Shiatsu was developed in the early part of the 20th century by a Japanese practitioner, Tamai Tempaku, who incorporated the newer Western medical knowledge of anatomy and physiology into several older methods of treatment. Originally he called it “Shiatsu Ryoho”, or “finger pressure way of healing”, then “Shiatsu Ho “, “finger pressure method”. Now known simply as “Shiatsu”, it was officially recognized as a therapy by the Japanese Government in 1964, so distinguishing it from the older form of traditional massage, Anma. …

Chinese origins of Shiatsu

The earliest known book of Chinese medicine is called the ‘Huang Ti Nei Ching’, ‘The Yellow Emperor’s Classic of Internal Medicine’. In it the legendary Emperor questions his physician, Ch-I Po, about problems of medicine, and health among his people. In one well known passage Ch’i Po explains that different forms of medicine were developed in different regions according to the prevailing climate and the resulting constitutional problems from which people suffered. Treatment using herbs, needles and heat were attributed to Northern, Southern, Eastern, and Western re-gions, but development of physical therapy including massage and breathing exercise was accorded to the people of China’s central region. Thus began the long association of massage and manipulative therapy with special physical exercise, breathing techniques, and healing meditations which represented the highest level of Chinese medicine. These came to be known collectively as “Tao Yin”, methods for guiding the subtle energies within the body to flow smoothly. Shiatsu is the modern inheritor of this tradition. Chinese medicine was introduced to Japan by a Buddhist monk in the 6th century. The Japanese developed and refined many of its methods to suit their own physiology, temperament, and climate. In particular they developed the manual healing and diagnostic arts, evolving special techniques of abdominal diagnosis, …and ab-dominal massage.

Styles of Shiatsu

Many early Shiatsu practitioners developed their own style and some, including Tokojiro Namikoshi and Shizuto Masunaga, founded schools that helped establish Shiatsu as a therapy. There are many different styles of Shiatsu today. Some concentrate on “acupressure (acupuncture) points”. Some emphasise more general work on the body or along the pathways of energy to influence the Ki that flows in them. Others highlight diagnostic systems, such as the “Five Element” system or the macro-biotic approach. But all of these are based on traditional Chinese-medicine.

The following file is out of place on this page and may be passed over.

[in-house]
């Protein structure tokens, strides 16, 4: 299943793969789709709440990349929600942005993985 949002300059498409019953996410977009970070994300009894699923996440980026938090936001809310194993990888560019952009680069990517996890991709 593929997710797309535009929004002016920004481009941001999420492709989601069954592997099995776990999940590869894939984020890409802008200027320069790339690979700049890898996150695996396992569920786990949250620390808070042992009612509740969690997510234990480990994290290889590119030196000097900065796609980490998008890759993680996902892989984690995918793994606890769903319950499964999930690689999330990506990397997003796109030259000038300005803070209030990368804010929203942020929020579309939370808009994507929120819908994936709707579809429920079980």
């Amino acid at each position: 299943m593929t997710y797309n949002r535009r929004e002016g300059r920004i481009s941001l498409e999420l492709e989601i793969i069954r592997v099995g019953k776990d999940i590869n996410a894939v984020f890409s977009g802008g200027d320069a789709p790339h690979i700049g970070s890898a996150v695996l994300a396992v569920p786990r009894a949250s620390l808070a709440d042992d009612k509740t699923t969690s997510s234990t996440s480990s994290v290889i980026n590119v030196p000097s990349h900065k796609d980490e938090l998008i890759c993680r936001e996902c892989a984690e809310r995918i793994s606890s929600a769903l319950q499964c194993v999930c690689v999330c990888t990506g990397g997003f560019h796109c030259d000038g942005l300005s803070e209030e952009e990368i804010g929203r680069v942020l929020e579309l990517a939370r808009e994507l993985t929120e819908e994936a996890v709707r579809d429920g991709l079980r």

Zen Shiatsu

Masunaga incorporated his experience of Shiatsu into his studies of Western psychology and Chinese medicine; he also refined the existing methods of diagnosis. His extended system incorporated special exercises, known as “Makko Ho’, to stimulate the flow of Ki, and he developed a set of guiding principles to make the techniques more effective. His system was called “Zen Shiatsu” after the simple and direct approach to spirituality of the Zen Buddhist monks in Japan.

The Chinese Approach to Understanding the Body and Health

You may notice a circularity in the logic of Chinese medicine. Westerners think of cause and effect as a linear progression of ideas and events from A, through B, to C. Eastern philosophy regards events as mutually conditioned, arising together. They are not seen as distinct from the environment in which they occur. The background is as important as the fore-ground. An example is given here to help to clarify the difference.

… an obstruction of Ki, related to the overall energy patterns in the whole body of the particular individual, their circumstances, and lifestyle. Work may involve the arms or legs as well as (or instead of) the head and will bring more lasting and satisfactory changes than will an attempt to block … whatever.

Julie Tasker Tel: 07947 102 645 for a mobile session at your venue.
Email:    If you don’t hear from Julie within 24 hours please try ringing or texting her as sometimes the email contacts don’t arrive.  Julie is usually really good at first acknowledging emails & then when she has more time giving a fuller answer if needed.

Leave a Reply

Your email address will not be published. Required fields are marked *

You may use these HTML tags and attributes: <a href="" title=""> <abbr title=""> <acronym title=""> <b> <blockquote cite=""> <cite> <code> <del datetime=""> <em> <i> <q cite=""> <strike> <strong>